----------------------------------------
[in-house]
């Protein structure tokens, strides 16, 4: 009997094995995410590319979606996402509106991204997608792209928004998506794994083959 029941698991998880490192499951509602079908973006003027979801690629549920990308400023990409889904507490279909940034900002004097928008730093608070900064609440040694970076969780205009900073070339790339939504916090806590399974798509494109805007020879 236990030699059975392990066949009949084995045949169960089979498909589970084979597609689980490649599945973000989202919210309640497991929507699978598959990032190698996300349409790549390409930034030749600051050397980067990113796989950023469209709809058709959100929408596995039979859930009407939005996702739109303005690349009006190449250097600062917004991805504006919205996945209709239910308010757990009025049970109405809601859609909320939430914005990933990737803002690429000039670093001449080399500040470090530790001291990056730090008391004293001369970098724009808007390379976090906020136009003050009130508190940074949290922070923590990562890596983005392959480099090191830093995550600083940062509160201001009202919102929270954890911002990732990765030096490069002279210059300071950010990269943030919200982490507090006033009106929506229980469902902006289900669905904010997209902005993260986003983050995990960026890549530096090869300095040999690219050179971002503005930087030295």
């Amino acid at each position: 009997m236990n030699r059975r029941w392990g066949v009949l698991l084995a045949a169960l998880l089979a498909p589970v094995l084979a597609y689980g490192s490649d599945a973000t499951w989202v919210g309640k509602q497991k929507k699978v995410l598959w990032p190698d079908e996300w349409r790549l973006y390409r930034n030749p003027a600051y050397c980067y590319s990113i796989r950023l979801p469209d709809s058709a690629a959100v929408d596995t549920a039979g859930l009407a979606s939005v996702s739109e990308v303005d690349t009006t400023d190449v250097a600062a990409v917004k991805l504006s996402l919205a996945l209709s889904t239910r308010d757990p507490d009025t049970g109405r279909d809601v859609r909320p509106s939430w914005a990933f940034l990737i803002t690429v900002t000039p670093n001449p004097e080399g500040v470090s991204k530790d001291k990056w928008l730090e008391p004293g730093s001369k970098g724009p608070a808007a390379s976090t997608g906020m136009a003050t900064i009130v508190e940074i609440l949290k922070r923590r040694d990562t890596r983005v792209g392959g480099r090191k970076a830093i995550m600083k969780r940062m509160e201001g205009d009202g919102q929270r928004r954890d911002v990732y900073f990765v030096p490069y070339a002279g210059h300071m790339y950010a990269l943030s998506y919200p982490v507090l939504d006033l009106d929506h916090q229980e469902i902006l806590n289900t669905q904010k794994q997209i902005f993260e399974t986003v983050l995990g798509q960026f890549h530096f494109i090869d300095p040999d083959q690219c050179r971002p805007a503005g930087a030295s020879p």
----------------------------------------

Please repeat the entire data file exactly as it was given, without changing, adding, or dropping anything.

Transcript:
[in-house]
């Protein structure tokens, strides 16, 4: 009997094995995410590319979606996402509106991204997608792209928004998506794994083959 029941698991998880490192499951509602079908973006003027979801690629549920990308400023990409889904507490279909940034900002004097928008730093608070900064609440040694970076969780205009900073070339790339939504916090806590399974798509494109805007020879 236990030699059975392990066949009949084995045949169960089979498909589970084979597609689980490649599945973000989202919210309640497991929507699978598959990032190698996300349409790549390409930034030749600051050397980067990113796989950023469209709809058709959100929408596995039979859930009407939005996702739109303005690349009006190449250097600062917004991805504006919205996945209709239910308010757990009025049970109405809601859609909320939430914005990933990737803002690429000039670093001449080399500040470090530790001291990056730090008391004293001369970098724009808007390379976090906020136009003050009130508190940074949290922070923590990562890596983005392959480099090191830093995550600083940062509160201001009202919102929270954890911002990732990765030096490069002279210059300071950010990269943030919200982490507090006033009106929506229980469902902006289900669905904010997209902005993260986003983050995990960026890549530096090869300095040999690219050179971002503005930087030295």
């Amino acid at each position: 009997m236990n030699r059975r029941w392990g066949v009949l698991l084995a045949a169960l998880l089979a498909p589970v094995l084979a597609y689980g490192s490649d599945a973000t499951w989202v919210g309640k509602q497991k929507k699978v995410l598959w990032p190698d079908e996300w349409r790549l973006y390409r930034n030749p003027a600051y050397c980067y590319s990113i796989r950023l979801p469209d709809s058709a690629a959100v929408d596995t549920a039979g859930l009407a979606s939005v996702s739109e990308v303005d690349t009006t400023d190449v250097a600062a990409v917004k991805l504006s996402l919205a996945l209709s889904t239910r308010d757990p507490d009025t049970g109405r279909d809601v859609r909320p509106s939430w914005a990933f940034l990737i803002t690429v900002t000039p670093n001449p004097e080399g500040v470090s991204k530790d001291k990056w928008l730090e008391p004293g730093s001369k970098g724009p608070a808007a390379s976090t997608g906020m136009a003050t900064i009130v508190e940074i609440l949290k922070r923590r040694d990562t890596r983005v792209g392959g480099r090191k970076a830093i995550m600083k969780r940062m509160e201001g205009d009202g919102q929270r928004r954890d911002v990732y900073f990765v030096p490069y070339a002279g210059h300071m790339y950010a990269l943030s998506y919200p982490v507090l939504d006033l009106d929506h916090q229980e469902i902006l806590n289900t669905q904010k794994q997209i902005f993260e399974t986003v983050l995990g798509q960026f890549h530096f494109i090869d300095p040999d083959q690219c050179r971002p805007a503005g930087a030295s020879p």